Is recovery from foot drop possible?

Ask Dr. Keith Roach M.D

Is recovery from foot drop possible?

DEAR DR. ROACH: I am a 64-year-old woman. I have been an avid exerciser and runner since 1980. I am in excellent health and take no medications, except for a low-dose rheumatoid arthritis medication, methotrexate.

Over a month ago, I developed a throbbing pain that radiated down the left side of my leg, the top of my foot and my big toe. The left side of my leg was numb down to my big toe. Then I noticed the foot drop. An MRI and X-ray showed that my back is in excellent shape, and a rehab doctor said the pain is not back-related.

The pain continued for weeks. I could not sleep. Finally, doctors determined that it must be a nerve problem. I was put on painkillers so I can sleep. I am now scheduled for a nerve study with a neurologist. What will this study do for my 'foot drop'? Running is not only exercise for me, but a social thing. The training and racing with friends is a big part of my life. I continue to walk, weight-train and stretch. Not having control over this situation is trying and frustrating. In your experience has anyone overcome 'foot drop'? -D.F.

ANSWER: Foot drop is caused by damage to a nerve. This damage can occur at many sites, including the back, which is why the MRI was important to get. The area of numbness you describe and the foot drop itself suggest that the peroneal nerve is being compressed, which most commonly happens where the nerve wraps around the fibula, the smaller of the two leg bones. If that is the case — which can be supported by the nerve studies (electromyography, or EMG, and nerve conduction velocity) -then your doctor will recommend ways to reduce pressure on the nerve and likely will recommend a splint to keep the foot from dropping.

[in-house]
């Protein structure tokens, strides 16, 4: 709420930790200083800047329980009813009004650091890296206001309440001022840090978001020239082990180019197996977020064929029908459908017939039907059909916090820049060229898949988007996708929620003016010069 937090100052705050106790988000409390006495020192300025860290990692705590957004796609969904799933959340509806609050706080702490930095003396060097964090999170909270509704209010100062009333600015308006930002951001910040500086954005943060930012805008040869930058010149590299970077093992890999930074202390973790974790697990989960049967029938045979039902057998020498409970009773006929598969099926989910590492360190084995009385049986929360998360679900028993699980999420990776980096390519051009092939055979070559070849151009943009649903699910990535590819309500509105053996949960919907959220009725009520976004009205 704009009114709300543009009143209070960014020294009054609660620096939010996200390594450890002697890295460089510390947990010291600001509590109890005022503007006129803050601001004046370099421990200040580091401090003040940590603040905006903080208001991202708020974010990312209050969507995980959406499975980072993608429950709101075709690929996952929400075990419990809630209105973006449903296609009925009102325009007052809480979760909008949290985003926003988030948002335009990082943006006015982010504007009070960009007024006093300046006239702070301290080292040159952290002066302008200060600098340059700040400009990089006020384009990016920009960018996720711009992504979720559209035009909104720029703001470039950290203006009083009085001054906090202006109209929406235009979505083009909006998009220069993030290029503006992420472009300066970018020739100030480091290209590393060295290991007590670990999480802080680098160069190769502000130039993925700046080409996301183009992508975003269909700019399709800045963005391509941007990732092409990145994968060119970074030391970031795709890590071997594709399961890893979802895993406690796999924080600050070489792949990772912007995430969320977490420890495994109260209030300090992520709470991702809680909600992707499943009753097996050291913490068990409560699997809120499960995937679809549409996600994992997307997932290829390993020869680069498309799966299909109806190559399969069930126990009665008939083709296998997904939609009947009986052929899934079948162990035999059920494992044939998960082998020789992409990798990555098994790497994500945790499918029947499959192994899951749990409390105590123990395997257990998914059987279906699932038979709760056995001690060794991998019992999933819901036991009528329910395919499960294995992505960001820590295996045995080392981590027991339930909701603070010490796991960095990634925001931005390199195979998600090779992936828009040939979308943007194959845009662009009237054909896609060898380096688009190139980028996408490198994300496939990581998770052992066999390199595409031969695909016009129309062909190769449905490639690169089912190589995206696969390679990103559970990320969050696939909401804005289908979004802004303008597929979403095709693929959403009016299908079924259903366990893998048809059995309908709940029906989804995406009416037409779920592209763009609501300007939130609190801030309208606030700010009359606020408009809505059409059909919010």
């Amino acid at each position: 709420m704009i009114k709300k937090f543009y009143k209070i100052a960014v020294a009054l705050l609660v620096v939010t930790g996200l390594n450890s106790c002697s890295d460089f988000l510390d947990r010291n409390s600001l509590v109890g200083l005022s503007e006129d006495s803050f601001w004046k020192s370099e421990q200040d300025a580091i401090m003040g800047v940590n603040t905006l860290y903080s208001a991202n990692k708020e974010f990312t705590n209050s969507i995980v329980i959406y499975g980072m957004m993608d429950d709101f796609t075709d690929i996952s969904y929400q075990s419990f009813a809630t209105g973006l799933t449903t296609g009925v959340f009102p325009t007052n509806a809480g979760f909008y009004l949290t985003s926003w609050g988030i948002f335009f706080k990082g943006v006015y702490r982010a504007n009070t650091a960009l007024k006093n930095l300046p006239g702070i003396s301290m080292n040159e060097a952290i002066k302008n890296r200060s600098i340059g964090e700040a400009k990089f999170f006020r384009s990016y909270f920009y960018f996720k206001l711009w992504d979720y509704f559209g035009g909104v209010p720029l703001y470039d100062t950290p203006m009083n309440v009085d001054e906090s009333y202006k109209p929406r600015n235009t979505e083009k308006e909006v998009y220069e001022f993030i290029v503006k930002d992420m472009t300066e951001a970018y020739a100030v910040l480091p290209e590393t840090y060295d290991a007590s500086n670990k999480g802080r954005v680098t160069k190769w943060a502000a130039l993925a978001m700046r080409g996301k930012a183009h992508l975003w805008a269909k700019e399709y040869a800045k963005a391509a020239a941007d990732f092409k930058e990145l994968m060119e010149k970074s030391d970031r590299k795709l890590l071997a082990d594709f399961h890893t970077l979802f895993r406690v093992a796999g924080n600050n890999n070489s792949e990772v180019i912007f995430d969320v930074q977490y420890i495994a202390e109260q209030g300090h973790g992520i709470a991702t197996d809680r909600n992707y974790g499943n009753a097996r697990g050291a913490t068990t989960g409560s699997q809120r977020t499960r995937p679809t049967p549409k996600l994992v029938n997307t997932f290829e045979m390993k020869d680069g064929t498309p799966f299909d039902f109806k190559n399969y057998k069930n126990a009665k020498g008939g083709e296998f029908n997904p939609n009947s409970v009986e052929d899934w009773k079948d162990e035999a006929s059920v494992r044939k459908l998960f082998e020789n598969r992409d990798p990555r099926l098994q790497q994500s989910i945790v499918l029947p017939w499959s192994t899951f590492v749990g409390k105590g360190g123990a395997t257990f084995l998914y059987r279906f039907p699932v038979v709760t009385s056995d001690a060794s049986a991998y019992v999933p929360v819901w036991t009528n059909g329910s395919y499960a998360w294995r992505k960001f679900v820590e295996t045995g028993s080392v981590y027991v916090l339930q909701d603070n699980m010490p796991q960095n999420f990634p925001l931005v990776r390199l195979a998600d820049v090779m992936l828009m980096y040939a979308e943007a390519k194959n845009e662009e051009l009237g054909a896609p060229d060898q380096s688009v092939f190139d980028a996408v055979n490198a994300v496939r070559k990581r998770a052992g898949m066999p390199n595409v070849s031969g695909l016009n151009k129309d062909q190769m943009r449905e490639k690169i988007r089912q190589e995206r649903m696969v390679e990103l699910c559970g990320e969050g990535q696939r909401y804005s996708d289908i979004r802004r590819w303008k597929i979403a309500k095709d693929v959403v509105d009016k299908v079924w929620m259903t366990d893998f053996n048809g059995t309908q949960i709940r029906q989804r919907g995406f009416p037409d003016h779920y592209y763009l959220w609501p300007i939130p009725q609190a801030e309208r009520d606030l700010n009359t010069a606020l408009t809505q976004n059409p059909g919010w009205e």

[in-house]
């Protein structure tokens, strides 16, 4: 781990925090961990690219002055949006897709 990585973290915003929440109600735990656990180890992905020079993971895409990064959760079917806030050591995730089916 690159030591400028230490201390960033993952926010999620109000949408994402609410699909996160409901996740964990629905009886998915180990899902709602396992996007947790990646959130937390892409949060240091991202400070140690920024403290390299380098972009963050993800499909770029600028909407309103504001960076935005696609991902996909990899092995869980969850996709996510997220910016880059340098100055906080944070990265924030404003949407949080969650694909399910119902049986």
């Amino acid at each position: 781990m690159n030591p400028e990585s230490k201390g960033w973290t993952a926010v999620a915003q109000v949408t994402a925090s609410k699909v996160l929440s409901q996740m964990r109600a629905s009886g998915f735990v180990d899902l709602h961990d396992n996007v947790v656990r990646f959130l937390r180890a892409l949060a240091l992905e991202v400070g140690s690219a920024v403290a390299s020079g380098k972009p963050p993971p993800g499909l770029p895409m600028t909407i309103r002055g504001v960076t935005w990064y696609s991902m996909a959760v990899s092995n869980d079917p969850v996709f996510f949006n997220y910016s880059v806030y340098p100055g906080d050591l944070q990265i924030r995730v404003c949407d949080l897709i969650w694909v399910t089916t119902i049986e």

The prognosis depends on how much weakness you have. If there is no muscle activity at all, it is unlikely to recover, whereas if there is some strength, muscle function is likely to recover.

DEAR DR. ROACH: Your recent column on long-term use of antibiotics concerns me, as I have been on a 50-mg daily dose of minocycline for almost a year, per my dermatologist, after trying topical steroids and erythromycin for several years. My condition is recurring scalp acne. The minocycline does work, but my questions about long-term use were met with indifference by my primary care doctor. — J.D.

ANSWER: I received several comments on the column from a woman with unexplained fevers for seven years on long-term broad-spectrum antibiotics, and I was concerned more about the possibility that a serious condition could be missed than about the long-term effects of the antibiotics, even though that is important, too. One woman wrote in that she had kidney cancer, not an infection, and several readers wrote in with stories of intestinal abscesses finally being found after weeks or months.

In your case, you are using a relatively safe drug, minocycline, for a specific purpose. There always are concerns with long-term antibiotic use, including development of resistance, but there is extensive experience using lowdose minocycline long-term for acne, and it is generally considered to be safe. *** Dr. Roach regrets that he is unable to answer individual letters, but will incorporate them in the column whenever possible. Readers may email questions to ToYourGoodHealth@med.co rnell.edu or request an order form of available health newsletters at 628 Virginia Dr., Orlando, FL 32803. Health newsletters may be ordered from www.rbmamall. com.

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